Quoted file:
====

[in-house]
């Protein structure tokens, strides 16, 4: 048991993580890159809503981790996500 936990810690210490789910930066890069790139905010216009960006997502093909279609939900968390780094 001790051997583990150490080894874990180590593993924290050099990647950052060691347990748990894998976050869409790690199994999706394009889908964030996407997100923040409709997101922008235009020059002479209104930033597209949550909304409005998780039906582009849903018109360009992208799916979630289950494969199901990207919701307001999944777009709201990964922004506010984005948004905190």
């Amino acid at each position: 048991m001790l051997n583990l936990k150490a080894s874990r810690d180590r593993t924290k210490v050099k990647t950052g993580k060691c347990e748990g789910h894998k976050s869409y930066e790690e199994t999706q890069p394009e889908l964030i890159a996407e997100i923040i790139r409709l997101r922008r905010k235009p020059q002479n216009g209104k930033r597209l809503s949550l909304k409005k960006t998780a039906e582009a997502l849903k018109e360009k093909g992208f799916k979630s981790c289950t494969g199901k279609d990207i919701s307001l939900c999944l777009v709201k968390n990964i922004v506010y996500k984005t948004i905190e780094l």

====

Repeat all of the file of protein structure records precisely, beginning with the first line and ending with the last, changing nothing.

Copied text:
[in-house]
């Protein structure tokens, strides 16, 4: 048991993580890159809503981790996500 936990810690210490789910930066890069790139905010216009960006997502093909279609939900968390780094 001790051997583990150490080894874990180590593993924290050099990647950052060691347990748990894998976050869409790690199994999706394009889908964030996407997100923040409709997101922008235009020059002479209104930033597209949550909304409005998780039906582009849903018109360009992208799916979630289950494969199901990207919701307001999944777009709201990964922004506010984005948004905190």
């Amino acid at each position: 048991m001790l051997n583990l936990k150490a080894s874990r810690d180590r593993t924290k210490v050099k990647t950052g993580k060691c347990e748990g789910h894998k976050s869409y930066e790690e199994t999706q890069p394009e889908l964030i890159a996407e997100i923040i790139r409709l997101r922008r905010k235009p020059q002479n216009g209104k930033r597209l809503s949550l909304k409005k960006t998780a039906e582009a997502l849903k018109e360009k093909g992208f799916k979630s981790c289950t494969g199901k279609d990207i919701s307001l939900c999944l777009v709201k968390n990964i922004v506010y996500k984005t948004i905190e780094l």